Steven Weiner, Computer Specialist and Aesthetic Realism associate, writes:
As two people are devoted to one another, is there something outside of them on which their love depends? Do two people judge themselves and each other on: how just are we to the world itself? Do we love a person if we don’t want to encourage him or her to like the world? Read “Love—& the Mistake,” the important, exciting current issue of The Right of Aesthetic Realism to Be Known.
The commentary by Ellen Reiss begins:
Dear Unknown Friends:
Here is a new installment of the great, stirring, immensely educating, historic, infinitely kind lecture by Eli Siegel that we have been serializing. (And I mean every adjective and adverb.) In that 1964 lecture he discussed his poem “A Marriage”—written 34 years earlier. The ideas in it, he said, are a prelude to what would be taught in Aesthetic Realism lessons. And they are a prelude to what people are learning about love in Aesthetic Realism consultations now.
The poem, one of the most beautiful in American literature, is composed of 20 sections. In this issue we have Mr. Siegel’s discussion of sections 12 through 18. (The whole poem is reprinted in TRO 1915.)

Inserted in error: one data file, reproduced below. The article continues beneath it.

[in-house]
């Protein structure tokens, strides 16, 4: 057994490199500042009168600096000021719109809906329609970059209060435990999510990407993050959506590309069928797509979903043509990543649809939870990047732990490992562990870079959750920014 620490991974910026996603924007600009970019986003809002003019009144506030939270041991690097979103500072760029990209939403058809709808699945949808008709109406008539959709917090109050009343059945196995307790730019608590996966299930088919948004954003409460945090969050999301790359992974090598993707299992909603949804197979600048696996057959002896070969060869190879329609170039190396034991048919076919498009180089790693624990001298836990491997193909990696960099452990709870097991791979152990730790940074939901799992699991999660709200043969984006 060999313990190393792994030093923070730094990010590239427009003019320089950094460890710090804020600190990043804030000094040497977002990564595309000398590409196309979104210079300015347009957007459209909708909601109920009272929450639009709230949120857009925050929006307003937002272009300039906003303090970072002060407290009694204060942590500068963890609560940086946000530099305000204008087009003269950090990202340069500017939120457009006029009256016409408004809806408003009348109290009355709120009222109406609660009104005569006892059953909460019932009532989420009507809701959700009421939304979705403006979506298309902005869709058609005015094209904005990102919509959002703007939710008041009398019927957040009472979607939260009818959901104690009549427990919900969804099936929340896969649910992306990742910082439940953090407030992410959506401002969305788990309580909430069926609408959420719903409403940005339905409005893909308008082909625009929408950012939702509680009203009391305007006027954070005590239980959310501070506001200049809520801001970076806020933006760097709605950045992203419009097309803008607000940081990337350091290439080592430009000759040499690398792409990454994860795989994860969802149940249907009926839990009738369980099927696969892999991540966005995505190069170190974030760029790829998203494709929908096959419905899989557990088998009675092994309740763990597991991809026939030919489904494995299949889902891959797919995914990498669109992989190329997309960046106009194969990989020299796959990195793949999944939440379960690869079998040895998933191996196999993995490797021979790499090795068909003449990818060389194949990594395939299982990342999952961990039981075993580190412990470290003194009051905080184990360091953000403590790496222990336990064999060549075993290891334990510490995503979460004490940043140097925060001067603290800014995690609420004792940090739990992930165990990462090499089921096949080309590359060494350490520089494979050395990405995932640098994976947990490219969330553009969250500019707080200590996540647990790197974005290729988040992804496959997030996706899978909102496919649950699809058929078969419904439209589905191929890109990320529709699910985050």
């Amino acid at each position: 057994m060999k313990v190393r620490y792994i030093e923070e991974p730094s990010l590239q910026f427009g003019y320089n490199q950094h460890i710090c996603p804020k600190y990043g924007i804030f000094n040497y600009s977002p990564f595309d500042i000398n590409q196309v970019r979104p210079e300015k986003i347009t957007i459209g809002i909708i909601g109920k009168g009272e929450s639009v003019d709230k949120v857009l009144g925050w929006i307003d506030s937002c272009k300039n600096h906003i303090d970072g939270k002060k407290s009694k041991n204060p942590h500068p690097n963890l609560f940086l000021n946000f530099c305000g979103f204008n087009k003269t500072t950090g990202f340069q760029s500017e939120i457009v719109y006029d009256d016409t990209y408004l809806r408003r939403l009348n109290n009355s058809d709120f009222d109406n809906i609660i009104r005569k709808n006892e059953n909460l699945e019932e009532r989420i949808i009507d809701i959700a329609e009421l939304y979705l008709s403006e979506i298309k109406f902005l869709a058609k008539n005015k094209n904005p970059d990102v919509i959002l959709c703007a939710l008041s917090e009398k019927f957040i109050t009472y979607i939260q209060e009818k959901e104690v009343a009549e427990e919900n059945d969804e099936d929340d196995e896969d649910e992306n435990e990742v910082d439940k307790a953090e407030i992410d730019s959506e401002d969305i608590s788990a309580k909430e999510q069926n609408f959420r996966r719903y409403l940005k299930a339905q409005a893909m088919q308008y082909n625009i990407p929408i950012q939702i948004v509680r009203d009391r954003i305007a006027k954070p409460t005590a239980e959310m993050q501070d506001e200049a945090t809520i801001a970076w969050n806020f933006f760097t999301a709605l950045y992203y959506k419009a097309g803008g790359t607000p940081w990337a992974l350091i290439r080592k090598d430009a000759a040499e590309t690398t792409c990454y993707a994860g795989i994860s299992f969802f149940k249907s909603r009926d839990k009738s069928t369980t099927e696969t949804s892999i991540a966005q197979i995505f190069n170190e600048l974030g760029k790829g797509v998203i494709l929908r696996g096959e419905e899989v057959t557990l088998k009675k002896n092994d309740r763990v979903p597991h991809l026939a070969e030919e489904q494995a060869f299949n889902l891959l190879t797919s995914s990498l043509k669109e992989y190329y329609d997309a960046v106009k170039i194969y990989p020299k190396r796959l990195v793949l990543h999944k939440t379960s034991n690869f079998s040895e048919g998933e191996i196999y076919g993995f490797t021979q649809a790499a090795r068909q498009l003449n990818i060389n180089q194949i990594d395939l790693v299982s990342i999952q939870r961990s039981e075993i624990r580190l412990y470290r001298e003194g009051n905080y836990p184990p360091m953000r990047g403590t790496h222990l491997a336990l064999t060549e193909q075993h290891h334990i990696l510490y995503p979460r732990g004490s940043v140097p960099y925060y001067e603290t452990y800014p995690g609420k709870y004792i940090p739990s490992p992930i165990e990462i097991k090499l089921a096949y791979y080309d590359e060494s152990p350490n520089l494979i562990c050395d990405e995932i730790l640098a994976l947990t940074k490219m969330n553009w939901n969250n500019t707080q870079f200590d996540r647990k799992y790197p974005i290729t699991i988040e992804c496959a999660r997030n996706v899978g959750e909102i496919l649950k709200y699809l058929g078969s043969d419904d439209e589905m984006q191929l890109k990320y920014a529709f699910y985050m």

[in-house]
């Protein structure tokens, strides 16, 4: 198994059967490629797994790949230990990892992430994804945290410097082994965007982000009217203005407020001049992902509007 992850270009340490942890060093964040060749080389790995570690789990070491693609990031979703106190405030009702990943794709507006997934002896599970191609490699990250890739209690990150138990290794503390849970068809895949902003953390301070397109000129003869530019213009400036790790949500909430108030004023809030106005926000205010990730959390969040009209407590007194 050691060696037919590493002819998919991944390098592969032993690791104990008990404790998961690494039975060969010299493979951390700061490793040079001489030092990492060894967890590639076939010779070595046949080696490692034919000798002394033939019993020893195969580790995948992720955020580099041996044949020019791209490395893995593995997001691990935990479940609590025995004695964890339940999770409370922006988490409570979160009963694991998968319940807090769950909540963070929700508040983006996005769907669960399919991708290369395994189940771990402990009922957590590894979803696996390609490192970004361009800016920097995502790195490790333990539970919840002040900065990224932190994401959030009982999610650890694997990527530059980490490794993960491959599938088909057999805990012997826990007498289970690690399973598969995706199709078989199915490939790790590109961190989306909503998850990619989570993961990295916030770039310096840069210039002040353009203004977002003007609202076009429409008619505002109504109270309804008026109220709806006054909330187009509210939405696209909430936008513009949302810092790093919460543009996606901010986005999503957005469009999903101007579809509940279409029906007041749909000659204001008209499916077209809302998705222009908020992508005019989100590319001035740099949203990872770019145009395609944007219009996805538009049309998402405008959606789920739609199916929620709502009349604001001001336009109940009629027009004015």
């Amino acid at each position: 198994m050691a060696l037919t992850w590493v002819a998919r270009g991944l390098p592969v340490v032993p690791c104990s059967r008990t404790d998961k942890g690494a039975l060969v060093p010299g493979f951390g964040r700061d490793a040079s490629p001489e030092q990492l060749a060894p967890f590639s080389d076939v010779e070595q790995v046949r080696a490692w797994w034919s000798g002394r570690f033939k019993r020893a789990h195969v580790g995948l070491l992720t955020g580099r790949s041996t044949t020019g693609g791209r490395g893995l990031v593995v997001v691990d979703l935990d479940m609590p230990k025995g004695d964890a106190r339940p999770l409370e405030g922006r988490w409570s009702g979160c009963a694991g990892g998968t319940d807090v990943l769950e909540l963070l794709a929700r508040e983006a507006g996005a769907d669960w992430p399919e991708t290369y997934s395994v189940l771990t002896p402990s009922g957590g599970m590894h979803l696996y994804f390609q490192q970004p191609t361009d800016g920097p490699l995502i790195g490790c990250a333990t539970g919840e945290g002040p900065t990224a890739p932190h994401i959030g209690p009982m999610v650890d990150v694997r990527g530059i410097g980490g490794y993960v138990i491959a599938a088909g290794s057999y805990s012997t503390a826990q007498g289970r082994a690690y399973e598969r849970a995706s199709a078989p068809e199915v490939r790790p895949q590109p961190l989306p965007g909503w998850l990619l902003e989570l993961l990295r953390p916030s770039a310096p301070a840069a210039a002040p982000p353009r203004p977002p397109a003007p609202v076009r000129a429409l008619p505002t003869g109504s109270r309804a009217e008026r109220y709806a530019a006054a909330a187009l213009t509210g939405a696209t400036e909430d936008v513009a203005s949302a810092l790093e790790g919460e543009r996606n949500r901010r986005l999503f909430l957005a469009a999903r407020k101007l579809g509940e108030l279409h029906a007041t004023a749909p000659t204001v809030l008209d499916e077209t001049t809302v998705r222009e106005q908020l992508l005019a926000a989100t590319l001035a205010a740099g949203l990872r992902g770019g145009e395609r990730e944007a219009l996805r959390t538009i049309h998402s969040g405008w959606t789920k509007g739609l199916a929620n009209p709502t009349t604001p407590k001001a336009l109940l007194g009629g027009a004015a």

What is love? What is it for? And what is the big mistake people make about it? What is it that ruins love? People want the answers to those questions as achingly as they ever did. And they’re not getting them from the various mental practitioners, relationship counselors, articles, talk shows, and websites. The answers are in Aesthetic Realism. For instance, in issue 150 of the present journal, Mr. Siegel writes:
Love is a means of liking the world through a person.…When we use a person not to like the world but to make ourselves important or successful, we are having contempt both for that person and the world.
…Love is either a possibility of seeing the world differently because something different from ourselves is seen as needed and lovely; or it is an extension of our imperialistic approval of ourselves in such a way that we have a carnal satellite.
That last sentence, eloquent and vivid, is classic. It explains with grandeur (also humor) so much of today’s social life, victories, and ensuing tears.
In the present issue of TRO, Mr. Siegel is showing that the big matter in love and marriage is: how do we encourage another person to feel about the world?... >>Read more